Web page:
Money & Banking

It pays to use prepaid cards to deliver services to MFI clients: study

G Naga Sridhar Hyderabad | Updated on January 12, 2018 Published on January 16, 2017

One can see many similarities between credit cards used by middle- and upper-income individuals and micro-credit services delivered to the poor


Smooth sailing for Bajaj Allianz Life’s use of prepaid cards to settle insurance claims of Utkarsh Micro Finance

There is good scope for the use of prepaid cards for delivery of value-added financial services to the clients of micro-finance institutions (MFIs), says a new study.

Funded by the Institute for Money, Technology and Financial Inclusion (IMTFI), University of California, Irvine, the study was conducted by Debashis Acharya, a professor in the School of Economics, University of Hyderabad, and Tapas Kumar Parida, an economist with State Bank of India.

It focussed on assessing the feasibility of prepaid card technology by examining the use of prepaid cards by Bajaj Allianz Life Insurance Company to pay micro-insurance claim settlements for the clients of Utkarsh Micro Finance in select regions of Uttar Pradesh.

“On the supply side, this innovation by Bajaj Allianz Insurance India, M2P Solutions and Utkarsh Micro Finance has been successful in including those excluded earlier due to lack of access to formal banking,” Acharya, Principal Investigator, told BusinessLine here on Monday.

The study showed that cards had facilitated smooth settlement of insurance claims for micro-finance clients while meeting the regulatory requirements. There are some suggestions, too. “Some factors, such as access, anxiety, perception of risk protection, and image in the society/community, are important in designing such innovative products,” he said.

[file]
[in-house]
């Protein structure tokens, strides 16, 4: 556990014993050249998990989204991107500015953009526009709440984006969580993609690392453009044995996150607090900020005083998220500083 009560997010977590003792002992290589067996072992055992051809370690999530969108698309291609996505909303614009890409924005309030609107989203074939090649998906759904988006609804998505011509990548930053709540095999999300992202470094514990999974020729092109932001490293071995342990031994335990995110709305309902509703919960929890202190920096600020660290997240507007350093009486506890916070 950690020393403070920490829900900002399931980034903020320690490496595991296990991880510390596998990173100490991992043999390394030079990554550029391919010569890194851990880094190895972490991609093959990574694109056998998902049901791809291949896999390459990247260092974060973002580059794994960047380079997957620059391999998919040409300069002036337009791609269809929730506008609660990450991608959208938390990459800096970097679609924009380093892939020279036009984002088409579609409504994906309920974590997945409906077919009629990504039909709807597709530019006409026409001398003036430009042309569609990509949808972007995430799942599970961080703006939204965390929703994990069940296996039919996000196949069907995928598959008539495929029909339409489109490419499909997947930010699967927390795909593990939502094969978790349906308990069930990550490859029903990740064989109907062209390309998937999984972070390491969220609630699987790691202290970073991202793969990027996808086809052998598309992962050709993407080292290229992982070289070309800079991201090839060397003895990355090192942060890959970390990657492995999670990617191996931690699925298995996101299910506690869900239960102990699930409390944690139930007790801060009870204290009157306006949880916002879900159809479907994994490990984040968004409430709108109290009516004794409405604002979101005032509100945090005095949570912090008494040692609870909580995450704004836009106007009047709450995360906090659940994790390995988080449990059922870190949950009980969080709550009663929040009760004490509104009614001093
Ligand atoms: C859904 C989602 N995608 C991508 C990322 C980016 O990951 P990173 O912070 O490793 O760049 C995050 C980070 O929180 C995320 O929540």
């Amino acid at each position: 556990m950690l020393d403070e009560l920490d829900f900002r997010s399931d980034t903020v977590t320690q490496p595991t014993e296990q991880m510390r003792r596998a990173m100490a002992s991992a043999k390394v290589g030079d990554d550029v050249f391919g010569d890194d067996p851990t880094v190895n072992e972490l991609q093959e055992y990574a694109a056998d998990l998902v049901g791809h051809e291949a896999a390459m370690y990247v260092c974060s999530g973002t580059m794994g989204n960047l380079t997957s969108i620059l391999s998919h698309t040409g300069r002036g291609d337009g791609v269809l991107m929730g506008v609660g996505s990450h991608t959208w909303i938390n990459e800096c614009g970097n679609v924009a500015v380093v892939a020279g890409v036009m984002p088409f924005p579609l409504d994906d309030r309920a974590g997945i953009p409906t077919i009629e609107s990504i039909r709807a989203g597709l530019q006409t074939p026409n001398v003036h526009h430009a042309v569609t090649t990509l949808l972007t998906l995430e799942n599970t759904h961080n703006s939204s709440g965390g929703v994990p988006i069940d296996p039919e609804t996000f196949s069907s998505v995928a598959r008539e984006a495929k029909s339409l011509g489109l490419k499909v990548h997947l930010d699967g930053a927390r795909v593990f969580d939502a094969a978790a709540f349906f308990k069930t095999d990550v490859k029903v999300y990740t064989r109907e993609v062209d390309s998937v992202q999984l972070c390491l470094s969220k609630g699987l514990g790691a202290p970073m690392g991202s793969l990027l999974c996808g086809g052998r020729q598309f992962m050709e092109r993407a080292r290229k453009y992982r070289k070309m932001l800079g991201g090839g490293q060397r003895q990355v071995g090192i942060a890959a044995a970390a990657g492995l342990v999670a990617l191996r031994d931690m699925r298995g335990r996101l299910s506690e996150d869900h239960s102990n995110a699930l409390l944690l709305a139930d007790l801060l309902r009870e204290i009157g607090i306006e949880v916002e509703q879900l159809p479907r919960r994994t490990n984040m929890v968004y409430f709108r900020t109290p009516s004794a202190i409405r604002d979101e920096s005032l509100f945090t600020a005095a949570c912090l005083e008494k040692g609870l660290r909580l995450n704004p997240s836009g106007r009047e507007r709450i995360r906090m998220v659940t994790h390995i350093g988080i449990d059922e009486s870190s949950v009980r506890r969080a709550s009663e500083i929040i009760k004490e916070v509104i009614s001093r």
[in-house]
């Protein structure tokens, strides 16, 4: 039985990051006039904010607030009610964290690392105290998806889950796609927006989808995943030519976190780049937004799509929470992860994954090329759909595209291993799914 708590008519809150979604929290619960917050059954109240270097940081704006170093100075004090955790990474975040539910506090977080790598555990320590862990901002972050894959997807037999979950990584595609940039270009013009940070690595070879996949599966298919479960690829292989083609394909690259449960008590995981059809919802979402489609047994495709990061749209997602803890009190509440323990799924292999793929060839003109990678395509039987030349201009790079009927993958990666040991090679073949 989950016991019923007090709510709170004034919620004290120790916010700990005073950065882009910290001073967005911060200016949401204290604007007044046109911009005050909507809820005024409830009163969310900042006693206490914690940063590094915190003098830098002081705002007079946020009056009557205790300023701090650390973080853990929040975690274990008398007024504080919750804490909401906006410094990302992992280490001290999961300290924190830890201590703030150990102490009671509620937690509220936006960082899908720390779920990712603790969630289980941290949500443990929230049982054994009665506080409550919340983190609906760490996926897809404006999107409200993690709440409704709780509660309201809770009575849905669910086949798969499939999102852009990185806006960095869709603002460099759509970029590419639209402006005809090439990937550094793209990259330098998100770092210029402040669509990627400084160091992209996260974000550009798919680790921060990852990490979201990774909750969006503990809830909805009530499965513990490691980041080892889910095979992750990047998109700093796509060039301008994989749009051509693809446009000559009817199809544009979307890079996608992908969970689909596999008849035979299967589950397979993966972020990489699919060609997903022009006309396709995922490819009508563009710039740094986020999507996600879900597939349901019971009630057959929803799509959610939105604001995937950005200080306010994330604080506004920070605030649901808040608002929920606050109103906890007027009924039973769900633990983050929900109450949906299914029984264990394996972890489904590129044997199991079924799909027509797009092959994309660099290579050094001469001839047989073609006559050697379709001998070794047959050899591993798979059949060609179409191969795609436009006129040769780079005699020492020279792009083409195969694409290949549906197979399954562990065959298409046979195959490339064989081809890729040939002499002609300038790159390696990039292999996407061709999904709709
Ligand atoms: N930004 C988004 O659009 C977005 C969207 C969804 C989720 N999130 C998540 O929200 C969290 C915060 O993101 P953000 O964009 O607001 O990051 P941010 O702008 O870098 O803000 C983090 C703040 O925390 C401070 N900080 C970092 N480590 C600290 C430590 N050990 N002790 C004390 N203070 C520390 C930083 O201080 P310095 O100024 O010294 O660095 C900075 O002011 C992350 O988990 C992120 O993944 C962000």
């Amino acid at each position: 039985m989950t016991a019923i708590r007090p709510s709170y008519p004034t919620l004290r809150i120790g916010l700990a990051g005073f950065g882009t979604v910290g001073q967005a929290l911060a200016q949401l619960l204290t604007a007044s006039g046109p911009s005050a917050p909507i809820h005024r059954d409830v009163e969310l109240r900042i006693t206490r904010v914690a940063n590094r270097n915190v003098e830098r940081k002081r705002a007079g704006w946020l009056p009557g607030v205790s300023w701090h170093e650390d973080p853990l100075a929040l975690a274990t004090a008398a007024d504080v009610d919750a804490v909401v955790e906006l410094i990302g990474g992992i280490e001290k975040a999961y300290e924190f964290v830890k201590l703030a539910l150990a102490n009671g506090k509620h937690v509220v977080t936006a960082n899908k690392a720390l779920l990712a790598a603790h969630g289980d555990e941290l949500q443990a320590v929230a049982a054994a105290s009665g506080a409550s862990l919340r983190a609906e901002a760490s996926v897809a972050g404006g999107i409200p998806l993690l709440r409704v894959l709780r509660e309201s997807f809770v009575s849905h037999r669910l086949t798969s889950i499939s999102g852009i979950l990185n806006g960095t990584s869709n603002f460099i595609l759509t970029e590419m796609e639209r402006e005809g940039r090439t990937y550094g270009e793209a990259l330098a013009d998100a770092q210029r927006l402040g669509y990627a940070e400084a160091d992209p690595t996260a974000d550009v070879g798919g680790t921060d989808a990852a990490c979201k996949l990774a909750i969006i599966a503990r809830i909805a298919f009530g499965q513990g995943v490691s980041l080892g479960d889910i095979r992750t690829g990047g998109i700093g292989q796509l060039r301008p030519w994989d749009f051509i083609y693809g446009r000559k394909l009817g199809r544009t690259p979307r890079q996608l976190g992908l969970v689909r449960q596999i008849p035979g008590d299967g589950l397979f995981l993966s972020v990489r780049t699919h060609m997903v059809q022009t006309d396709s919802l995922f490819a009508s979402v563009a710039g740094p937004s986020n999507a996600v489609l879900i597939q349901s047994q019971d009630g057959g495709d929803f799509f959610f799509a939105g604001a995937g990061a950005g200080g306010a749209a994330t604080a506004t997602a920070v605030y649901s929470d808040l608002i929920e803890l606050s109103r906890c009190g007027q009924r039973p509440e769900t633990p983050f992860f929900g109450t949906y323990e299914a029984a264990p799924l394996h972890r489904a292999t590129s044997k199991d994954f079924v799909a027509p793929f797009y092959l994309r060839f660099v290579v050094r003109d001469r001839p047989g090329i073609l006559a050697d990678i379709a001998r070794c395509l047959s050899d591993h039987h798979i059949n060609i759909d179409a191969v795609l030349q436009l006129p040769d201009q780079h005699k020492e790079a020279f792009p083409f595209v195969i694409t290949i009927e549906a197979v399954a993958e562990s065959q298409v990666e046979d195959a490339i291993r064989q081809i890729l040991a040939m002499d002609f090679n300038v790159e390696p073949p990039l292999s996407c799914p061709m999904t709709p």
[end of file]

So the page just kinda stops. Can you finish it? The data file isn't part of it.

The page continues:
The financial literacy level among micro-finance borrowers was “high” for the study. “The financial literacy efforts made by the MFI has been enhanced by this pre-paid card innovation. There is enough potential for scaling up this innovation in the micro-finance sector in India at present,” he added.

The study assumes relevance as technology is often cited as one of the greatest challenges faced by MFIs in India. Most of the MFIs use their management information system (MIS) for internal management but not in customer dealings/transactions.

One can see many similarities between credit cards used by middle- and upper-income individuals and micro-credit services delivered to the poor. Some of the common characteristics include unsecured credit for unspecified purposes, small transactions, and pre-defined credit limits.

Other salient features of credit cards that many micro-finance clients would like their providers to duplicate include on-demand borrowing, repayment flexibility within pre-defined guidelines and some added services like micro insurance.

“Hence, prepaid card-based services for micro-finance customers can prove to be a good alternative to cash transactions or even mobile-based transactions,” Acharya said.

Published on January 16, 2017

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